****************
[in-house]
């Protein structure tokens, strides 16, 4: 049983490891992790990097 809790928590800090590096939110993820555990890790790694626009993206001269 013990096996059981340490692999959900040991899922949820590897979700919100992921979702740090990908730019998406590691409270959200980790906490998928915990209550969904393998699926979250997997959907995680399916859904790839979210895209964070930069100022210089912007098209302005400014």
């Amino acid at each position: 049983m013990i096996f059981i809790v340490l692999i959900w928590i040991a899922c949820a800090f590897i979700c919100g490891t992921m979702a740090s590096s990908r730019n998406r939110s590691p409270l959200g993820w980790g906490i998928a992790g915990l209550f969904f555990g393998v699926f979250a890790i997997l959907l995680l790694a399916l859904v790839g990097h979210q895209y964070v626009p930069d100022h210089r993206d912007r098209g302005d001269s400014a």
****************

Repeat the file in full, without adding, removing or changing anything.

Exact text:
[in-house]
């Protein structure tokens, strides 16, 4: 049983490891992790990097 809790928590800090590096939110993820555990890790790694626009993206001269 013990096996059981340490692999959900040991899922949820590897979700919100992921979702740090990908730019998406590691409270959200980790906490998928915990209550969904393998699926979250997997959907995680399916859904790839979210895209964070930069100022210089912007098209302005400014």
């Amino acid at each position: 049983m013990i096996f059981i809790v340490l692999i959900w928590i040991a899922c949820a800090f590897i979700c919100g490891t992921m979702a740090s590096s990908r730019n998406r939110s590691p409270l959200g993820w980790g906490i998928a992790g915990l209550f969904f555990g393998v699926f979250a890790i997997l959907l995680l790694a399916l859904v790839g990097h979210q895209y964070v626009p930069d100022h210089r993206d912007r098209g302005d001269s400014a």